When you’re Michael Deak‘s client, class is in session.
The 36-year-old agent for Re/Max Performance Realty and partner in Deak and Jafri Real Estate, brands himself as Mike Deak — The Real Estate Geek — and it’s not just because geek rhymes with his last name.
He really is a geek for real estate — literally tutoring clients on every step of the buying and selling process before they team with him to look at properties.
“At the end of the hour, I give them a timeline of how everything will work, so they get a roadmap that they can refer to through the entire process,” says Deak.
His desire to teach and help people inspired his escape (with his childhood best friend) from the work-a-day world into real estate.
So Toronto Storeys had a one-on-one with Deak to find out what makes him The Real Estate Geek and how much money you really need to save if you want to be a first-time buyer in Toronto.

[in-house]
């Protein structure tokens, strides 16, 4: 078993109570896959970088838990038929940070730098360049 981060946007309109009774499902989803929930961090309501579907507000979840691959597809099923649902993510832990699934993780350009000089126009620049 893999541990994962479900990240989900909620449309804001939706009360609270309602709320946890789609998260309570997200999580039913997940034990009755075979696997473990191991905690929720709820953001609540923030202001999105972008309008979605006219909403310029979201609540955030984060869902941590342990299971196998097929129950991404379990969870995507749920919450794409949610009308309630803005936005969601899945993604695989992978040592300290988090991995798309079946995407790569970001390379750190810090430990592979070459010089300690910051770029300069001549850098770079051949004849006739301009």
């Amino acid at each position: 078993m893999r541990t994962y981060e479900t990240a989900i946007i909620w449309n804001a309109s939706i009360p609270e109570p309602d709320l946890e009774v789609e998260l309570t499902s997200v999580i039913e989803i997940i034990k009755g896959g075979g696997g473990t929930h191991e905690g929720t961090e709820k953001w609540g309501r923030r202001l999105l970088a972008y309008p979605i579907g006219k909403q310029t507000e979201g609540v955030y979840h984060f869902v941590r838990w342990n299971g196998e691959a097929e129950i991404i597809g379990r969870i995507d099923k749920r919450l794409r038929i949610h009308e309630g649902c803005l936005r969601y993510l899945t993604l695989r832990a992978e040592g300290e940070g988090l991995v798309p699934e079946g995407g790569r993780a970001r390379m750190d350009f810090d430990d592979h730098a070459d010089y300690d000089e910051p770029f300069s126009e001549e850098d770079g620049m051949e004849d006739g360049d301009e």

What made you enter the real estate business?
I was an audit manager at Sobeys. My parents said, “Go to school! Do something with a good foundation! Make a steady salary!” That was what was expected in my family.
I was this accountant, but I could not see the light at the end of the tunnel. It was just monotonous for me. I was known as the guy at work that was never at my desk. I was always networking, socializing and people always said, “You don’t have the personality of an accountant. You should be in sales.”
My best friend growing up, Athar Jafri, was born into real estate and had been doing it since his early twenties. I saw that he had freedom, flexibility, he loved helping people and found it fulfilling, while my job was the nine-to-five grind and I wasn’t feeling fulfilled.
I loved real estate and I loved impacting people’s lives, so one day I said, “You know what? I’m going to jump into the real estate game.”
But I did not just jump overnight. I had a two-year succession plan with my chief auditor who fully supported me and said, “You can go, but if it doesn’t work out in two years, the door is always open.”
Over those two years, I planned, I made the switch and I have never looked back.